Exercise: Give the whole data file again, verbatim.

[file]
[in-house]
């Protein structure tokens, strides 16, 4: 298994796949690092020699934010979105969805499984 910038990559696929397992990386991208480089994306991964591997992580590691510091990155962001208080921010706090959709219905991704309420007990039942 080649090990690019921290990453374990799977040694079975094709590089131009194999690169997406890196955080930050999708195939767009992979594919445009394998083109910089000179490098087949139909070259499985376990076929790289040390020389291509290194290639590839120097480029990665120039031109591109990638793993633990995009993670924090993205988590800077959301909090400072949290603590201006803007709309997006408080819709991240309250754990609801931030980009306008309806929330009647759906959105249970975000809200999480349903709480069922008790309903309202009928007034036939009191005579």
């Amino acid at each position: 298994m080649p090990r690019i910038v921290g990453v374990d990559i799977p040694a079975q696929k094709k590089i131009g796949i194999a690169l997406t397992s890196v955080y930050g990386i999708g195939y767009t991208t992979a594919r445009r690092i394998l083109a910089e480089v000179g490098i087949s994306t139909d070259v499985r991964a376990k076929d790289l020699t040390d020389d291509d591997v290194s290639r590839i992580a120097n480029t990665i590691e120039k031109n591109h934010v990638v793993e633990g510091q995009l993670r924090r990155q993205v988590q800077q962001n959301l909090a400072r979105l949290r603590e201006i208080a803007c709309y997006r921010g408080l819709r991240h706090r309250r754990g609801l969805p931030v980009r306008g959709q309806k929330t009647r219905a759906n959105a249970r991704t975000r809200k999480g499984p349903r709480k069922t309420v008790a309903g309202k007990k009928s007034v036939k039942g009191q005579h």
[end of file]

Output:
[in-house]
């Protein structure tokens, strides 16, 4: 298994796949690092020699934010979105969805499984 910038990559696929397992990386991208480089994306991964591997992580590691510091990155962001208080921010706090959709219905991704309420007990039942 080649090990690019921290990453374990799977040694079975094709590089131009194999690169997406890196955080930050999708195939767009992979594919445009394998083109910089000179490098087949139909070259499985376990076929790289040390020389291509290194290639590839120097480029990665120039031109591109990638793993633990995009993670924090993205988590800077959301909090400072949290603590201006803007709309997006408080819709991240309250754990609801931030980009306008309806929330009647759906959105249970975000809200999480349903709480069922008790309903309202009928007034036939009191005579």
């Amino acid at each position: 298994m080649p090990r690019i910038v921290g990453v374990d990559i799977p040694a079975q696929k094709k590089i131009g796949i194999a690169l997406t397992s890196v955080y930050g990386i999708g195939y767009t991208t992979a594919r445009r690092i394998l083109a910089e480089v000179g490098i087949s994306t139909d070259v499985r991964a376990k076929d790289l020699t040390d020389d291509d591997v290194s290639r590839i992580a120097n480029t990665i590691e120039k031109n591109h934010v990638v793993e633990g510091q995009l993670r924090r990155q993205v988590q800077q962001n959301l909090a400072r979105l949290r603590e201006i208080a803007c709309y997006r921010g408080l819709r991240h706090r309250r754990g609801l969805p931030v980009r306008g959709q309806k929330t009647r219905a759906n959105a249970r991704t975000r809200k999480g499984p349903r709480k069922t309420v008790a309903g309202k007990k009928s007034v036939k039942g009191q005579h």